You will hear the Trevi Fountain way before you see it, rather you will hear the chattering crowd that surrounds it. Everybody is trying to get close enough to throw a coin into the fountain to ensure their return to the eternal City, whilst taking a selfie of moment. Don’t for a second think about not joining them. The water gushing out fancy Baroque statues is stunning. All that water come from the underground water source Acqua Vergine head a little further on and you will see it spouting out in the fountain at the foot of the Spanish Steps.
Just a set a of steps really, but what a set of steps. Three flights of steps, each divided into three leading up to the church of the Trinita dei Monti. People have been gathering on these steps just to soak up the Roman atmosphere for centuries. You will find the steps empty only in the early hours after dawn when street cleaners with jets of water appear. People just sit and chatter on the steps, licking ice creams or drinking beer and wine as the evening wears on. We stayed right at the foot of the Spanish Steps in the Landmark Trust Keats and Shelley apartment, you can read about our stay by clicking on the blue words.
WALK ALONG THE BANKS OF THE TIBER
Rome is a small city and we walked pretty well everywhere, saving public transport for tired legs at the end of the day. Strolling along the banks of the Tiber as we made our way from the Spanish Steps to the Vatican was fantastic. You get great views across the river to Castel Sant ‘Angelo (opera buffs will know that this where Tosca throws herself down to her death) and on to St Peter’s.
VATICAN MUSEUMS AND THE SISTINE CHAPEL
The Vatican is home to Pope as such not open to the public what you can see is the Vatican Museums and the Sistine Chapel. Not Museum singular but Museums plural. The Popes have acquired many works of art over the centuries and the collections range from ancient Egyptian right up the most modern of art. You can choose to miss out some parts, but they are the least crowded and give you the best chance of actually taking in what you are seeing. The teens suggested that it was the longest and most lavishly decorated queue in the world. Whilst you filed past the magnificent map room many people didn’t look up from their phones, what they were there for was the Sistine Chapel which is amazing. It is also packed. You are meant to be silent and not meant to take photos but everybody is chattering and taking surreptitious snaps, whilst once every so often a guard will roar that this is house of worship and to be quiet. I would have liked longer to look and less people, when I go again I think that I will book one of the early morning breakfast slots so that at least you are at the front of vast mass of people.
COST: €17 adult, €8 child plus €4 online booking fee. Early morning (7.15 am), breakfast and an audioguide €64 adults, €55 child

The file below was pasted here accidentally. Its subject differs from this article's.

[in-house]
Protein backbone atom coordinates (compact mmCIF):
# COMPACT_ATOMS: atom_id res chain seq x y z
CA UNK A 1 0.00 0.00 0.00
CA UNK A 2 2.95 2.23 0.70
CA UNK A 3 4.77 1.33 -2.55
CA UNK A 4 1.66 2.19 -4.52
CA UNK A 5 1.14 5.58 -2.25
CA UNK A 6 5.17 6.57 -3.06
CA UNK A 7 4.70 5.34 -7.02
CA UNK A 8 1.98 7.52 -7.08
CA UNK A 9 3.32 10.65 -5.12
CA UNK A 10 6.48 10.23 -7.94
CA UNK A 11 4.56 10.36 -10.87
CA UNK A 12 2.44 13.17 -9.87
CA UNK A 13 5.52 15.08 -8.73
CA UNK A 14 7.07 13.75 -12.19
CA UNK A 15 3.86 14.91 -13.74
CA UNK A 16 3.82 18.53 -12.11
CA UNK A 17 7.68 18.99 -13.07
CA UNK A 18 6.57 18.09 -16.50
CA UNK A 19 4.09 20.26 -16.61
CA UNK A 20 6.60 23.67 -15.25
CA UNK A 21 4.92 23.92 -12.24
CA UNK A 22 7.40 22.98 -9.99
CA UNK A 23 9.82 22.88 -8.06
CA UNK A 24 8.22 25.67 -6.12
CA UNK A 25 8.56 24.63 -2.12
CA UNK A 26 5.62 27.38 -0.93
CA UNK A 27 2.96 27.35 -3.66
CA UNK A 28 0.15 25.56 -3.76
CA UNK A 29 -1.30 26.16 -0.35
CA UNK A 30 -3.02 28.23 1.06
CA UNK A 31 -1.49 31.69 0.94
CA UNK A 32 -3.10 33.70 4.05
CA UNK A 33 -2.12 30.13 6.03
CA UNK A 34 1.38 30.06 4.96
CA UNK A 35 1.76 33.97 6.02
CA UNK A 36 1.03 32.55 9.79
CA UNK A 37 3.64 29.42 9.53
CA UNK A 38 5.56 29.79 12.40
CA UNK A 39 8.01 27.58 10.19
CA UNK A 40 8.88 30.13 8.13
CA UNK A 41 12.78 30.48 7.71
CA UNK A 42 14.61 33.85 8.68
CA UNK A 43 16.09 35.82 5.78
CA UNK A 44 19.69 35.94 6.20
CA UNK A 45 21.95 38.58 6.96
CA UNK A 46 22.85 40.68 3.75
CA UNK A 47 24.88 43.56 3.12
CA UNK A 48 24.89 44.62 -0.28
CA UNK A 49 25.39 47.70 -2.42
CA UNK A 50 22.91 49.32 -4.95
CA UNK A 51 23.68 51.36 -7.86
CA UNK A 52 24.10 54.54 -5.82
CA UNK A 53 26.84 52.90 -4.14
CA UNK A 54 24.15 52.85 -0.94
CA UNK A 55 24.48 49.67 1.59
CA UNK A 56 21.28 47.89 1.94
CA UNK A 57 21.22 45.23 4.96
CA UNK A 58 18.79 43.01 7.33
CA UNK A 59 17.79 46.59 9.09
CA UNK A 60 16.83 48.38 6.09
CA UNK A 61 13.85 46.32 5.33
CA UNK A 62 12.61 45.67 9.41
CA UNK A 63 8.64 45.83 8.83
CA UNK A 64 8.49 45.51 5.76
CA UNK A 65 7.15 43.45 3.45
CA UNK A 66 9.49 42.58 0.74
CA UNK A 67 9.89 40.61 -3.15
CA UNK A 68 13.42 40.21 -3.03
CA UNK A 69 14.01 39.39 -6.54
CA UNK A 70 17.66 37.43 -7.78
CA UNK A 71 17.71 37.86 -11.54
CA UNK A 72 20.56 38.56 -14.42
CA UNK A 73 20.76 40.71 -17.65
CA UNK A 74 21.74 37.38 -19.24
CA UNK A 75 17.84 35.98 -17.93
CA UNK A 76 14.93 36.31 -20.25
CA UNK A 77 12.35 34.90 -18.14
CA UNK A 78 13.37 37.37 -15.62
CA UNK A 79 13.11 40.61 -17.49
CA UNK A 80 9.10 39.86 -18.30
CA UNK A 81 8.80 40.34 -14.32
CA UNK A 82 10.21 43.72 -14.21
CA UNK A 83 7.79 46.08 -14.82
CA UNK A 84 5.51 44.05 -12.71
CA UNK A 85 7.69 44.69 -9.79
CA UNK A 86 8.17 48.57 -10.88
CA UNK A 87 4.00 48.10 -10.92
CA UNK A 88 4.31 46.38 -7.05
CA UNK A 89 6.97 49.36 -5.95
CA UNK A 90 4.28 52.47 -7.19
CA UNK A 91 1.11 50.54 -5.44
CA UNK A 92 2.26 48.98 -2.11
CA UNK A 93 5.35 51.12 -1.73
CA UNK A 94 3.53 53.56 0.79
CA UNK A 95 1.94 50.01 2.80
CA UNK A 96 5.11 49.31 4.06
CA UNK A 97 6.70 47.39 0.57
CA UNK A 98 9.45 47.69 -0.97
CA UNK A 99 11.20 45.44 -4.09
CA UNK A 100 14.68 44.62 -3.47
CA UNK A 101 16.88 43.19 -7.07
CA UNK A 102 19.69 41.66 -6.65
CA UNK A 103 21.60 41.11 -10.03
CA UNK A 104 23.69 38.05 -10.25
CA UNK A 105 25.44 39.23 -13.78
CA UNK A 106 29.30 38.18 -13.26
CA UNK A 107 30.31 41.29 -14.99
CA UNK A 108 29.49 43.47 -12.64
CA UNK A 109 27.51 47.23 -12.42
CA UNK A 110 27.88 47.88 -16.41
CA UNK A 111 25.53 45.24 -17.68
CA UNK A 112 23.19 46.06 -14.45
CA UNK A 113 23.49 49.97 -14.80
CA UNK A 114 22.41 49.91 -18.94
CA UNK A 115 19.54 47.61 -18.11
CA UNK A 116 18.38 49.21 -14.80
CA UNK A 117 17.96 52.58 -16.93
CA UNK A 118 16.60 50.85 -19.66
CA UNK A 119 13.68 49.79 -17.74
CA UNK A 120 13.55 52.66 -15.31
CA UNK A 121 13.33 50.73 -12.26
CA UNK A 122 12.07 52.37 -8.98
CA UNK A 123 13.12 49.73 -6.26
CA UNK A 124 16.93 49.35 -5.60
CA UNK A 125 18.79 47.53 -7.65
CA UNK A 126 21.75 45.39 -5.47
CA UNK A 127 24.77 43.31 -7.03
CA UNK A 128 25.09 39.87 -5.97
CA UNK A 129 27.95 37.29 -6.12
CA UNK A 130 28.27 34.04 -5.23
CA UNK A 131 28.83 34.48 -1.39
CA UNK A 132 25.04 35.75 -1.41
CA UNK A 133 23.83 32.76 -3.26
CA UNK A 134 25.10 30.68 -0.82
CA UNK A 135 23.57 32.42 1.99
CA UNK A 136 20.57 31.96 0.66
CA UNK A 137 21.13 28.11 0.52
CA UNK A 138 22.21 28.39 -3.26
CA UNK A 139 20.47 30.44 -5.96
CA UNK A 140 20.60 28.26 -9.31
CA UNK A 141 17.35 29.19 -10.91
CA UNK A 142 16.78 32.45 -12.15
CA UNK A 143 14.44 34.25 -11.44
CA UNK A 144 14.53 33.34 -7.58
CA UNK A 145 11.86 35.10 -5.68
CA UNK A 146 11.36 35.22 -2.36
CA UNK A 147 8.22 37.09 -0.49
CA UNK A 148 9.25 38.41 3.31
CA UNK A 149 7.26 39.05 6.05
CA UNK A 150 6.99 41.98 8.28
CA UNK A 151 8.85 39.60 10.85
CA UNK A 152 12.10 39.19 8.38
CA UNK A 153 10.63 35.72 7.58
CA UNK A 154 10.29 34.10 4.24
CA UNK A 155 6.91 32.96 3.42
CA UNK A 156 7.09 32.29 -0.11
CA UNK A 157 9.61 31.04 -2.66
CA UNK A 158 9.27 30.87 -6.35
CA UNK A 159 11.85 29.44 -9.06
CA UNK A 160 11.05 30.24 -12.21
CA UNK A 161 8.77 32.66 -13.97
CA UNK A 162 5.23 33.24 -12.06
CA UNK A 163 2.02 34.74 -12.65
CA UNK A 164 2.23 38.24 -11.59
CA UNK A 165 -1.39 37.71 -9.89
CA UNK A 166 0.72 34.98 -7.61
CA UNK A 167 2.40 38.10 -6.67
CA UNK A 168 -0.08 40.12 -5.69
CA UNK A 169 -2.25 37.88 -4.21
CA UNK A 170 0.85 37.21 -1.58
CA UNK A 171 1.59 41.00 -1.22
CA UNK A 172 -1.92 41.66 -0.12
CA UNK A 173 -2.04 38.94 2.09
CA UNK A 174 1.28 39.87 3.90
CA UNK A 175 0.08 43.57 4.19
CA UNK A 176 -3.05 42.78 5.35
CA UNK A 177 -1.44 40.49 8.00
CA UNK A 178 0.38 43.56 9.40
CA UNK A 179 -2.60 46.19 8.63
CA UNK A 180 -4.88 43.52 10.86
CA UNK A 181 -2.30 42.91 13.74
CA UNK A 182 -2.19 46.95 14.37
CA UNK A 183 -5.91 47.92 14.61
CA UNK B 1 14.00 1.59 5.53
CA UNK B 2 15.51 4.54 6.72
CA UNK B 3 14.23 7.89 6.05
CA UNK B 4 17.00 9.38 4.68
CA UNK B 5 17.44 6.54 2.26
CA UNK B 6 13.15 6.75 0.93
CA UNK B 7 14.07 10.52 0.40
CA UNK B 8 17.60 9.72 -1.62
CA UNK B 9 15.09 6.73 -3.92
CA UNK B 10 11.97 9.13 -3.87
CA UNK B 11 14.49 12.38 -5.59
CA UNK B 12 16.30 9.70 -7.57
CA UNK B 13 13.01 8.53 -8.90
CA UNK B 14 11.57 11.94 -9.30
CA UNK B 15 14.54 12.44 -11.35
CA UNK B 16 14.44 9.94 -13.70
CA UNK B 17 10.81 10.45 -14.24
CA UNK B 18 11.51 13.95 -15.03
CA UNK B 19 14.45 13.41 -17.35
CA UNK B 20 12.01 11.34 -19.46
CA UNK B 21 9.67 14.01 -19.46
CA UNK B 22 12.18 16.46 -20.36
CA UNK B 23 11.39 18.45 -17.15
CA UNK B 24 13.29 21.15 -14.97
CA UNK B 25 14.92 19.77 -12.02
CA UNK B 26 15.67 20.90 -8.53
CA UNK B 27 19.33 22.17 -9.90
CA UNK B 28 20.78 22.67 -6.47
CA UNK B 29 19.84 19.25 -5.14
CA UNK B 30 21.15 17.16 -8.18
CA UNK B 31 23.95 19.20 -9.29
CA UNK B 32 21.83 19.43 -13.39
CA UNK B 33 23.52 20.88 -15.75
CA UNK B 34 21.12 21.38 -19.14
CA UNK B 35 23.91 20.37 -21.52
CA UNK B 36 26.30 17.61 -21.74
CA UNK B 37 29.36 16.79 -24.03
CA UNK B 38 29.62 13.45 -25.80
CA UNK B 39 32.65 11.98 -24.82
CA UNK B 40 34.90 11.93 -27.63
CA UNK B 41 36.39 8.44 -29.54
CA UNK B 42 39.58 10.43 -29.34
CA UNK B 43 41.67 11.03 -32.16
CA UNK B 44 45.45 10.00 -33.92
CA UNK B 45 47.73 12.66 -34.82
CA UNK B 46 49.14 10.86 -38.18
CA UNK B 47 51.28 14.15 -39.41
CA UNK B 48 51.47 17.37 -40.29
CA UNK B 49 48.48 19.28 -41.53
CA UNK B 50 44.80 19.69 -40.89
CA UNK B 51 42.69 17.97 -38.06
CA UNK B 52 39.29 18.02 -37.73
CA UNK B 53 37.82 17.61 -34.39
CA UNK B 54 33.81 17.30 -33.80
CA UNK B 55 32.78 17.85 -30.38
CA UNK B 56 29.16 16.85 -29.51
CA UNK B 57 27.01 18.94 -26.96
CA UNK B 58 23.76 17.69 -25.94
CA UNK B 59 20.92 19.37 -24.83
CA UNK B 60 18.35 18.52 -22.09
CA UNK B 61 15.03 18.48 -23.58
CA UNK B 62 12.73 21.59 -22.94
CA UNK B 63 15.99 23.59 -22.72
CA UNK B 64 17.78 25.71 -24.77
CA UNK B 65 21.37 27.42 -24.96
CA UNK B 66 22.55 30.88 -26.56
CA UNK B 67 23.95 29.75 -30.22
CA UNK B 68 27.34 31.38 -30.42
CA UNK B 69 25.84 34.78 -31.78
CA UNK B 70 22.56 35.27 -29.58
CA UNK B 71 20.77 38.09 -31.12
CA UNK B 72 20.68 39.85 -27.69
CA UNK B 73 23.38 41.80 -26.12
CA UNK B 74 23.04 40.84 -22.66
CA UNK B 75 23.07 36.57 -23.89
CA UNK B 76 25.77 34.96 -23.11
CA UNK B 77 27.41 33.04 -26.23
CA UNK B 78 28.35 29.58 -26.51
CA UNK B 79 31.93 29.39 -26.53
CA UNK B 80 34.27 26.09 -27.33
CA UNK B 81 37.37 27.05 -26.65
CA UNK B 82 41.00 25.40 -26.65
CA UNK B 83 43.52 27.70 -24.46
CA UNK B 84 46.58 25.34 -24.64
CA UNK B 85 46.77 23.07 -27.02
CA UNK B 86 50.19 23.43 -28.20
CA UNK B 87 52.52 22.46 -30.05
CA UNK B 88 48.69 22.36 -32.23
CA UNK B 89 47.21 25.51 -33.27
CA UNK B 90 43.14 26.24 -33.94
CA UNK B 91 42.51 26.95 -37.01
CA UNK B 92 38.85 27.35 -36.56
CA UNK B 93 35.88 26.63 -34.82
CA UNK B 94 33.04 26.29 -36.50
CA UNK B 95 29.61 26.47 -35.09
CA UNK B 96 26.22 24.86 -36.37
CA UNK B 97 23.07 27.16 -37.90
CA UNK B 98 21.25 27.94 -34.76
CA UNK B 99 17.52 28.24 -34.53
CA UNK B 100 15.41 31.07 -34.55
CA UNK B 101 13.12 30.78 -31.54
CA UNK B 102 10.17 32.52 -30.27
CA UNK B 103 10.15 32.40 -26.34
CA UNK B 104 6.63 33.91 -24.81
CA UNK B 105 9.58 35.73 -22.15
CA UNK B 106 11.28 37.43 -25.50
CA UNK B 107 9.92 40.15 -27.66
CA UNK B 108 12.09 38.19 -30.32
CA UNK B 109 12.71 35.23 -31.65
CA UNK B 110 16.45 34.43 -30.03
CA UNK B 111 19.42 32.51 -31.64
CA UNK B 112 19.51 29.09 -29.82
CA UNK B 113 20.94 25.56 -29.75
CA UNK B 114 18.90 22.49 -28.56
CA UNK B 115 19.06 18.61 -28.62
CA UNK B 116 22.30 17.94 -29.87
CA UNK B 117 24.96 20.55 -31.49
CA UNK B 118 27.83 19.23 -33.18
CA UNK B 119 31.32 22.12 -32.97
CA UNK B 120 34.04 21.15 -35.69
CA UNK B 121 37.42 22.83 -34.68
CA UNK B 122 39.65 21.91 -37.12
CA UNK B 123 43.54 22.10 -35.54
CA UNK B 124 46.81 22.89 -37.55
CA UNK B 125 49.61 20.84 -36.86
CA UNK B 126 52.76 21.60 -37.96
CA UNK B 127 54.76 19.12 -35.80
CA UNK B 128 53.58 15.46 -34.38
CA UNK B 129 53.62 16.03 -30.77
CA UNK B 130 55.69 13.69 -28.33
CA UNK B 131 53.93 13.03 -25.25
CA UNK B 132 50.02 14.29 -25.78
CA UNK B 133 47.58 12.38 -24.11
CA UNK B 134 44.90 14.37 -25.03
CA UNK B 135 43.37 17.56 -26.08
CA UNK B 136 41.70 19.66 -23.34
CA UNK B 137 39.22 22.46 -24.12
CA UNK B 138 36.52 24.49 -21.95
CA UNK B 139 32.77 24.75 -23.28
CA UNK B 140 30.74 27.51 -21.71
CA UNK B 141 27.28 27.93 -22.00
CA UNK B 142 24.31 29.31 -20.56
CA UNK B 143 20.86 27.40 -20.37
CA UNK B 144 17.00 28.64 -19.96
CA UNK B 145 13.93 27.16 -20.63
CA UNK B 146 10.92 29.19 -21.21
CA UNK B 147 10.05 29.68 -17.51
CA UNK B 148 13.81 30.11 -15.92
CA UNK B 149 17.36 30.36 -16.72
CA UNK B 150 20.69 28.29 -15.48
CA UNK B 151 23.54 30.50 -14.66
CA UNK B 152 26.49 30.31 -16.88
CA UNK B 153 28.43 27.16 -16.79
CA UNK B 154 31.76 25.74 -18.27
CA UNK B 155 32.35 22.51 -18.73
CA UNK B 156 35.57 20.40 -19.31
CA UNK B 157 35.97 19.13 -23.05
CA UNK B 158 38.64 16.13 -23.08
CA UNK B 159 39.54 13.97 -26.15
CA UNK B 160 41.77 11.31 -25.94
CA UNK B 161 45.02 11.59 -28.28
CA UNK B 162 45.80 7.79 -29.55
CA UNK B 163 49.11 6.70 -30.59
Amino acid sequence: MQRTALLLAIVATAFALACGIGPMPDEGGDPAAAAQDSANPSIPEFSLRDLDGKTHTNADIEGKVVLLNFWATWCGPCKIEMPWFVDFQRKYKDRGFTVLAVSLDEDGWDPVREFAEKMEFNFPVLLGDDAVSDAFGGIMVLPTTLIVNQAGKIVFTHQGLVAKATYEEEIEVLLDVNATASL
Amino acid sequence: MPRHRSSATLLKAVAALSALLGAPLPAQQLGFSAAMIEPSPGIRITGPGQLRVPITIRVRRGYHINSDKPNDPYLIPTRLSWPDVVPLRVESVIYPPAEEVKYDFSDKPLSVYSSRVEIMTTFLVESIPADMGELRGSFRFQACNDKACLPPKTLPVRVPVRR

TOP TIP: Book your tickets before hand on the Vatican website to avoid queueing. Once you are insdie take a print off of your ticket with the QR code to the 'Security Cassa' and collect the real tickets. Now you go through the ticket barrier and claim your audio guide (if you booked on) on the other side.
ST PETER’S BASILICA
I have to confess that we didn’t get inside St Peter’s the queues were huge …. four hours long and they can be longer. We were besieged by touts offering to sell us fast track tours including the Sistine Chapel, when we explained we already had tickets for the Vatican Museums they had an answer for that too. We satisfied ourselves with looking at the outside of St Peter’s and wandering round the impressive square. Next time I will either get up very, very early and be there when the doors open at 7am or buy an Omnia Card that includes fast track entry.
EATING AND DRINKING IN ROME
An important part of our visit to Rome was the food. Breakfast was coffee and tiny cakes eaten whilst standing up. We had frequent stops for Gelato or Ice-cream. Every place we stopped for coffee and ice-cream was delicious. For lunch we popped in delicatessens, pointed at the meat that we wanted, watched it being carved and placed in a panini and then ate them propped up against the narrow ledges at the side of the shop. In the evening we at pasta. All of it was excellent for a more detailed look at where we ate check out our Roman Room with a View post.
ROMA PASS vs OMNIA PASS
There are two types of pass that visitors to Rome can buy the Roma pass and the Omnia pass. Both passes include unlimited access to public transport. The Roma Pass gets you into a selection of places the first two are free and the rest are discounted, including fast track entry to the Colosseum and the Forum but crucially not the Vatican Museums and St Peter’s Basilica. The Omnia has entry to the Vatican Museums and the Sistine Chapel and fast track entry to St Peter’s and then entry to a selection of two other attractions. There is a big difference in price the Omnia is €113 adult, €80 child for 72 hours and the Roma Pass costs €38.50 for 72 hours. We were advised that there was no point in buying a child Roma pass as children get in free to most of the places on the card and that a travel card would be much cheaper. You can, of course book everything separately, a 72 hour travel pass costs €16.50. Bear in mind that most of what we did was free to get into and that we walked to most places, but on other hand putting a value on not queuing is hard to do!
Have you been to Rome? What were your favourite things to do.